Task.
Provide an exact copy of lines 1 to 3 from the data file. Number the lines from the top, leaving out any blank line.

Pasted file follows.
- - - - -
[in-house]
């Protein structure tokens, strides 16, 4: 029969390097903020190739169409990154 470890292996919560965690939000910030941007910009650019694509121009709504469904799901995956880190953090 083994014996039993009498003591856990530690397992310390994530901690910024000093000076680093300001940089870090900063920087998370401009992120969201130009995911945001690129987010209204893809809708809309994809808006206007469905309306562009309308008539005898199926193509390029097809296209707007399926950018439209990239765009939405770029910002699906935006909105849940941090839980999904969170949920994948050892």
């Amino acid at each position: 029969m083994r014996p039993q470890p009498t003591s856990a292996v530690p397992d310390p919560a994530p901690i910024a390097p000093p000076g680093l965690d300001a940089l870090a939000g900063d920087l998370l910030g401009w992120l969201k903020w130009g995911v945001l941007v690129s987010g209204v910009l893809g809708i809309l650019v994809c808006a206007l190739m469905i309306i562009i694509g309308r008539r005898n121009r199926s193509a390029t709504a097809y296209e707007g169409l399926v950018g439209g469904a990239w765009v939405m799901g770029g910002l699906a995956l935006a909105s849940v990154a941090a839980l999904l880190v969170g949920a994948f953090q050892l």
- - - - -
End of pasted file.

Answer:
[in-house]
């Protein structure tokens, strides 16, 4: 029969390097903020190739169409990154 470890292996919560965690939000910030941007910009650019694509121009709504469904799901995956880190953090 083994014996039993009498003591856990530690397992310390994530901690910024000093000076680093300001940089870090900063920087998370401009992120969201130009995911945001690129987010209204893809809708809309994809808006206007469905309306562009309308008539005898199926193509390029097809296209707007399926950018439209990239765009939405770029910002699906935006909105849940941090839980999904969170949920994948050892």
């Amino acid at each position: 029969m083994r014996p039993q470890p009498t003591s856990a292996v530690p397992d310390p919560a994530p901690i910024a390097p000093p000076g680093l965690d300001a940089l870090a939000g900063d920087l998370l910030g401009w992120l969201k903020w130009g995911v945001l941007v690129s987010g209204v910009l893809g809708i809309l650019v994809c808006a206007l190739m469905i309306i562009i694509g309308r008539r005898n121009r199926s193509a390029t709504a097809y296209e707007g169409l399926v950018g439209g469904a990239w765009v939405m799901g770029g910002l699906a995956l935006a909105s849940v990154a941090a839980l999904l880190v969170g949920a994948f953090q050892l």